The Department of Psychology is inviting self-nominations from junior psychology students at St. Olaf College for the annual Gordon Allport Psychology Award. It was established in 1983 by Professor Olaf Millert, one of Dr. Allport’s students, to honor Dr. Allport’s memory and continuing impact on the psychological profession and on the lives of persons of good will, regardless of race or national background.
Gordon Allport was born in Montezuma, Indiana on November 11th, 1897. He attended Harvard University as an undergraduate, taught sociology in Turkey, and then returned to Harvard to study Psychology. After receiving his Ph.D., he traveled to Berlin, Hamburg, and Cambridge for additional study, spent 4 years teaching at Dartmouth, and returned to Harvard for the rest of his career. He published widely, including books on Personality: A Psychological Interpretation (1937), Becoming: Basic Considerations for a Psychology of Personality (1955), Pattern and Growth in Personality (1961), and Letters from Jenny (1965).
Allport presented a positive and hopeful picture of people in conscious control of their own lives. For Allport, a fundamental motivation of humans is to seek unity and meaning. This search means that the basic human urge is to become, to grow, to move towards integrity and fulfillment. Allport maintained that normal, mature human beings were not irreversibly driven by the events of childhood. He opposed radical and narrow approaches to psychology. Instead, his ideal psychology was an open, inclusive and systematic eclecticism. Allport was a devout Episcopalian and a defender of religious faith in human life. While he was critical of shallow, immature religious expressions, he stressed the importance of a mature religious sentiment as a unifying feature in personality.
The Gordon Allport Award is to be presented annually to one or more individuals with the following qualifications:
1) They must be junior psychology majors with an excellent record in their studies.
2) Their personal and career aspirations must be in basic sympathy with Gordon Allport’s views on human growth and potential. In particular, they should:
- be dedicated to supporting personal growth in themselves and others;
- adopt an open and eclectic view of psychological theory and research rather than a narrow one; and,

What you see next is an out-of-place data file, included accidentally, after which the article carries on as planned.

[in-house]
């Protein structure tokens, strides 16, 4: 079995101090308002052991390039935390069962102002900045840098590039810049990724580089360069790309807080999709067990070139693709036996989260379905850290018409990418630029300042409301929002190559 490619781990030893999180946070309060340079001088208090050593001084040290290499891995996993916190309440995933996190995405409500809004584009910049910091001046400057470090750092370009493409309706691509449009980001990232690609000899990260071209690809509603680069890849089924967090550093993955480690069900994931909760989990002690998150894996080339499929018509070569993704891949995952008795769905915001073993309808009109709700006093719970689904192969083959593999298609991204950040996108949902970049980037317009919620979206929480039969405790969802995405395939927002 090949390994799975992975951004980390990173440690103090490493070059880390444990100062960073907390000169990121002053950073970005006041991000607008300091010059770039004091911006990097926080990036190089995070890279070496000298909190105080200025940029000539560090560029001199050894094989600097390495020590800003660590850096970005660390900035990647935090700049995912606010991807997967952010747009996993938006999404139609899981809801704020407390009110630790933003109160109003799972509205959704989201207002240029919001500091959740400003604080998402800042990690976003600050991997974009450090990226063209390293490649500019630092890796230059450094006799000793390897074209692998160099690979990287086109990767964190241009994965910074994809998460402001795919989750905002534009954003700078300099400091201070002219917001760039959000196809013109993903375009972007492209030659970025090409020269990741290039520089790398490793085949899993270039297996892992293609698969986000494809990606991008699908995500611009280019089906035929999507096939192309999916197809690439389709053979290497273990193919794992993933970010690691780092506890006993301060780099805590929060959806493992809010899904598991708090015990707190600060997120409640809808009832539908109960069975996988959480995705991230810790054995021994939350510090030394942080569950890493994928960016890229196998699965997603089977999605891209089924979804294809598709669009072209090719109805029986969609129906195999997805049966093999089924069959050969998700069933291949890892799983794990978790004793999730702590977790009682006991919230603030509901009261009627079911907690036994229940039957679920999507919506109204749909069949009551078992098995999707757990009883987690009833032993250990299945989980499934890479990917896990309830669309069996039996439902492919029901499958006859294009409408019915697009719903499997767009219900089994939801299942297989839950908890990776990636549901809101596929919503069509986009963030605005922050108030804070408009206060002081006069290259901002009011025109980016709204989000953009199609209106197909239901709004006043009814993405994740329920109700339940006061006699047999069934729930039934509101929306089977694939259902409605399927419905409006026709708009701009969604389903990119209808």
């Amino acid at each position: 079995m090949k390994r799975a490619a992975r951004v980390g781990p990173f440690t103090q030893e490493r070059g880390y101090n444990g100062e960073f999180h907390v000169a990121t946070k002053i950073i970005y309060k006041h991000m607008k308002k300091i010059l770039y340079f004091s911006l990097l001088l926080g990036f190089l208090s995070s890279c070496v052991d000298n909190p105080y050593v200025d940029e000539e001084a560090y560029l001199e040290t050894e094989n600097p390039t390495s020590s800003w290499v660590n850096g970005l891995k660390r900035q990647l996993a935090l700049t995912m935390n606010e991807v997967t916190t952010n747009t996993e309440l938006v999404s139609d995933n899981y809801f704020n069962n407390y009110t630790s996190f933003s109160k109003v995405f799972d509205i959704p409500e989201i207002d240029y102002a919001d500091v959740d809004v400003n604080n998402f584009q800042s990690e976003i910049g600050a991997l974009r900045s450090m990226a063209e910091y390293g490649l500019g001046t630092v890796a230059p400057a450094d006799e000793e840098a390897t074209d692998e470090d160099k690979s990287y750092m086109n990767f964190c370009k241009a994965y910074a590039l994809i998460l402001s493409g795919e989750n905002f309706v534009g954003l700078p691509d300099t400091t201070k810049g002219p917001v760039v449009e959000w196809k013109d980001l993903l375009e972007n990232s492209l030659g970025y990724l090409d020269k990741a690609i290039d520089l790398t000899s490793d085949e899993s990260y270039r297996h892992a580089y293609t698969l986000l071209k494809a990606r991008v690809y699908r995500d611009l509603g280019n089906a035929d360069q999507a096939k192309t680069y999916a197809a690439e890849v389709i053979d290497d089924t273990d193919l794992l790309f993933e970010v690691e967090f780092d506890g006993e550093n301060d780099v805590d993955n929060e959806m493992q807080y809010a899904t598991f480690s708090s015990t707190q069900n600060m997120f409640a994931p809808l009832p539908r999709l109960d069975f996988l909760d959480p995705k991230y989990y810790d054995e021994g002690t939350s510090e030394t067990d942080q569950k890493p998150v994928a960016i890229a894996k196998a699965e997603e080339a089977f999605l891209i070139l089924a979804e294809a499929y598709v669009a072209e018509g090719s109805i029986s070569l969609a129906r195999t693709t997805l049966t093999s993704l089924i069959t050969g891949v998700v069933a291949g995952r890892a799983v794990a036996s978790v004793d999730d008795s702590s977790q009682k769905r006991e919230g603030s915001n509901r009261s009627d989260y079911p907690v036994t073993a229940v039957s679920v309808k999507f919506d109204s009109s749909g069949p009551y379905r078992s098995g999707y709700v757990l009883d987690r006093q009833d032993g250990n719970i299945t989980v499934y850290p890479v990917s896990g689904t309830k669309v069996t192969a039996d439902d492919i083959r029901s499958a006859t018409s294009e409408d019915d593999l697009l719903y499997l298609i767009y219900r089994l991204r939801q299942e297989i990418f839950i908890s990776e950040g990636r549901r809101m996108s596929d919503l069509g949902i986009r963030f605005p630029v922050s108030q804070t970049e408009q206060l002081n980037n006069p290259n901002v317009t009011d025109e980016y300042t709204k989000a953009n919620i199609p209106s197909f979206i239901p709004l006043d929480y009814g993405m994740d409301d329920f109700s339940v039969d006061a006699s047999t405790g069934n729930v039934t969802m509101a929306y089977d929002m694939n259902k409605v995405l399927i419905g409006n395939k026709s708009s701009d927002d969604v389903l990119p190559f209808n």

- maintain and exemplify the idea that individuals can overcome adversity by taking conscious control of their own lives.
3) Their personality, talents, and interests should be directed toward supporting the fulfillment of individual human potential.
1. A cover letter indicating your intention to apply and how you can be contacted.
2. A list of psychology courses you have taken with names of instructors and grades received.
3. The names of two or three faculty members who are familiar with the applicant and could make a statement of support.
4. An autobiographical sketch including a brief statement of his or her goals in life. This is not to exceed five double-spaced and typed pages.
In your autobiographical statement you should provide some background about your personal history. For example:
- Relational experiences (teaches special coping skills)
- College experiences (good or bad)
- Visions for your future
- Family (parents, grandparents, siblings, relatives, friends)
The applicants should be prepared to accept an invitation to meet with the selection committee for a half-hour interview. The award will be presented at the Allport Award Celebration. Applicants must be present at this Event to receive their award.
Submissions must be turned in to Darla Frandrup in February. The recipient of the Gordon Allport Award will receive a certificate of recognition and a cash award of $500. The recipient of the award will be expected to take a leadership role in the psychology department in their senior year.
2017 – Brianna Wenande
2016 – Joy Smith
2015 – Nora Uhrich
2014 – Taylor Dovala
2013 – Robin Stramp
2012 – Mollie Link, Eric Teachout and Katherine Ziomek
2011 – Andrea Dittmann and Scott Krepsky
2010 – Elizabeth Nail and Anna Crouch
2009 – Kameko Halfmann and Christopher Miller
2008 – Kimberly Hallinan and Elisabeth Vickers
2007 – Anna Johnson and Bradley Wagenaar
2006 – Laura Barnard and Gretchen van der Linden
2005 – Bethany Jacobson
2004 – Dana Quinn and Cicely Robinson
2003 – Jenny Vaydich
2002 – Anne Jolivette and Marit Grorud
2001 – Zachary Olson and Megan Call
2000 – Loran Nordgren and Adam Espie-Ziemann
1999 – Aaron Sackett
1998 – Sean McNattin
1997 – Jessica Haffner and Rebecca Jakel
1996 – Rolf Skar
1995 – Kevin Cook
1994 – Sarah Johnson
1993 – Ellen Fredrickson
1992 – Minna Hong
1991 – Amy Richardson
1990 – Timothy King
1989 – Christi Clauson
1988 – John Elstad
1987 – Isabell Schallreuter
1986 – William E. Cayley, Jr.
1985 – Mark Boekenhauer
1984 – Cynthia Dock